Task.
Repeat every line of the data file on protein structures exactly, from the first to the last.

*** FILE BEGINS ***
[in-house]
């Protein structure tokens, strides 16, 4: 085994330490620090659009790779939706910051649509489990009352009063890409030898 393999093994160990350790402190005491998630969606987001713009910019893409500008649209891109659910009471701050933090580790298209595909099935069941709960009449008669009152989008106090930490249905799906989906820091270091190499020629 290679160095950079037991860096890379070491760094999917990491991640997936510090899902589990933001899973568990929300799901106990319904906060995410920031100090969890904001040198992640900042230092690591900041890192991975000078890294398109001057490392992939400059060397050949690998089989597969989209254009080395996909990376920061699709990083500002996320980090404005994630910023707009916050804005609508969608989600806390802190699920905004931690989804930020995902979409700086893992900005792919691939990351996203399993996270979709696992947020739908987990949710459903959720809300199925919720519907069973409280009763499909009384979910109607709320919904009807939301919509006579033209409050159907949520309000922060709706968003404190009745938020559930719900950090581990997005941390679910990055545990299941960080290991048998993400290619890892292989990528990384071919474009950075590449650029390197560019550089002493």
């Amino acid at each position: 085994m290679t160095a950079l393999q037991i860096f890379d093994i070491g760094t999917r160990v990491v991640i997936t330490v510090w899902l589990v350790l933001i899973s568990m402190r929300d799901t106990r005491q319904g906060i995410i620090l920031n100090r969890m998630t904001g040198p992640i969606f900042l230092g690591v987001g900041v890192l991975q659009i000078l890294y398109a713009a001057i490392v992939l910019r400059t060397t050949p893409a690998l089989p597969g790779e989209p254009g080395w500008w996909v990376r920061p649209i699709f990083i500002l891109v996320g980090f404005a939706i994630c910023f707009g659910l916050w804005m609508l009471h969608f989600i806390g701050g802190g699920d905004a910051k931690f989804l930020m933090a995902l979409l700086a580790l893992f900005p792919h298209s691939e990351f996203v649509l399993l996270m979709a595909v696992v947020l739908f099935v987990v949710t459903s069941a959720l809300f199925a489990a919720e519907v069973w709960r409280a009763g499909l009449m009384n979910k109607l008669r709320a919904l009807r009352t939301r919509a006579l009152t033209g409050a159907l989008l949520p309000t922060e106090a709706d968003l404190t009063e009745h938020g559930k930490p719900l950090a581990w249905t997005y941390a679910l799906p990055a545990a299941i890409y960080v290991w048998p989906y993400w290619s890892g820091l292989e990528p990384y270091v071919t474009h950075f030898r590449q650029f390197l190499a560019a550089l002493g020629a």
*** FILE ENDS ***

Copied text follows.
[in-house]
């Protein structure tokens, strides 16, 4: 085994330490620090659009790779939706910051649509489990009352009063890409030898 393999093994160990350790402190005491998630969606987001713009910019893409500008649209891109659910009471701050933090580790298209595909099935069941709960009449008669009152989008106090930490249905799906989906820091270091190499020629 290679160095950079037991860096890379070491760094999917990491991640997936510090899902589990933001899973568990929300799901106990319904906060995410920031100090969890904001040198992640900042230092690591900041890192991975000078890294398109001057490392992939400059060397050949690998089989597969989209254009080395996909990376920061699709990083500002996320980090404005994630910023707009916050804005609508969608989600806390802190699920905004931690989804930020995902979409700086893992900005792919691939990351996203399993996270979709696992947020739908987990949710459903959720809300199925919720519907069973409280009763499909009384979910109607709320919904009807939301919509006579033209409050159907949520309000922060709706968003404190009745938020559930719900950090581990997005941390679910990055545990299941960080290991048998993400290619890892292989990528990384071919474009950075590449650029390197560019550089002493």
């Amino acid at each position: 085994m290679t160095a950079l393999q037991i860096f890379d093994i070491g760094t999917r160990v990491v991640i997936t330490v510090w899902l589990v350790l933001i899973s568990m402190r929300d799901t106990r005491q319904g906060i995410i620090l920031n100090r969890m998630t904001g040198p992640i969606f900042l230092g690591v987001g900041v890192l991975q659009i000078l890294y398109a713009a001057i490392v992939l910019r400059t060397t050949p893409a690998l089989p597969g790779e989209p254009g080395w500008w996909v990376r920061p649209i699709f990083i500002l891109v996320g980090f404005a939706i994630c910023f707009g659910l916050w804005m609508l009471h969608f989600i806390g701050g802190g699920d905004a910051k931690f989804l930020m933090a995902l979409l700086a580790l893992f900005p792919h298209s691939e990351f996203v649509l399993l996270m979709a595909v696992v947020l739908f099935v987990v949710t459903s069941a959720l809300f199925a489990a919720e519907v069973w709960r409280a009763g499909l009449m009384n979910k109607l008669r709320a919904l009807r009352t939301r919509a006579l009152t033209g409050a159907l989008l949520p309000t922060e106090a709706d968003l404190t009063e009745h938020g559930k930490p719900l950090a581990w249905t997005y941390a679910l799906p990055a545990a299941i890409y960080v290991w048998p989906y993400w290619s890892g820091l292989e990528p990384y270091v071919t474009h950075f030898r590449q650029f390197l190499a560019a550089l002493g020629a």